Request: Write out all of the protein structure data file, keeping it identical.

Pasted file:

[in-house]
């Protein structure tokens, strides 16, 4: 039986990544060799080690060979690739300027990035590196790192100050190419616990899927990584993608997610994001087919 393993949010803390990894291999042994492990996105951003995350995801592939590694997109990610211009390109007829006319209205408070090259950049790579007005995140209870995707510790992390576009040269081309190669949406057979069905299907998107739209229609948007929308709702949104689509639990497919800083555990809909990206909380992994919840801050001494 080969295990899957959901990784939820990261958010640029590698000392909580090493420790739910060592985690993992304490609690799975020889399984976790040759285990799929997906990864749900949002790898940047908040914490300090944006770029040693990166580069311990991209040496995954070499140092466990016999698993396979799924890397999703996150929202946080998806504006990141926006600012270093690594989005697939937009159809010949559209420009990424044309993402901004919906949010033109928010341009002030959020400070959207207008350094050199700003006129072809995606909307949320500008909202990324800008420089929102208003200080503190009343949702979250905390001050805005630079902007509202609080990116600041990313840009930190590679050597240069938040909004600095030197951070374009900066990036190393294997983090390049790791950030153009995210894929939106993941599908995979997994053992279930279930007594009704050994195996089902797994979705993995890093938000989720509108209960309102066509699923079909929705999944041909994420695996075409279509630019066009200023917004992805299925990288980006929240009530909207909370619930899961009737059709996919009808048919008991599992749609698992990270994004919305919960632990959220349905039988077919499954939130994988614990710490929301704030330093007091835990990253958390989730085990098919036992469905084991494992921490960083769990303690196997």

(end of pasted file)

[in-house]
């Protein structure tokens, strides 16, 4: 039986990544060799080690060979690739300027990035590196790192100050190419616990899927990584993608997610994001087919 393993949010803390990894291999042994492990996105951003995350995801592939590694997109990610211009390109007829006319209205408070090259950049790579007005995140209870995707510790992390576009040269081309190669949406057979069905299907998107739209229609948007929308709702949104689509639990497919800083555990809909990206909380992994919840801050001494 080969295990899957959901990784939820990261958010640029590698000392909580090493420790739910060592985690993992304490609690799975020889399984976790040759285990799929997906990864749900949002790898940047908040914490300090944006770029040693990166580069311990991209040496995954070499140092466990016999698993396979799924890397999703996150929202946080998806504006990141926006600012270093690594989005697939937009159809010949559209420009990424044309993402901004919906949010033109928010341009002030959020400070959207207008350094050199700003006129072809995606909307949320500008909202990324800008420089929102208003200080503190009343949702979250905390001050805005630079902007509202609080990116600041990313840009930190590679050597240069938040909004600095030197951070374009900066990036190393294997983090390049790791950030153009995210894929939106993941599908995979997994053992279930279930007594009704050994195996089902797994979705993995890093938000989720509108209960309102066509699923079909929705999944041909994420695996075409279509630019066009200023917004992805299925990288980006929240009530909207909370619930899961009737059709996919009808048919008991599992749609698992990270994004919305919960632990959220349905039988077919499954939130994988614990710490929301704030330093007091835990990253958390989730085990098919036992469905084991494992921490960083769990303690196997």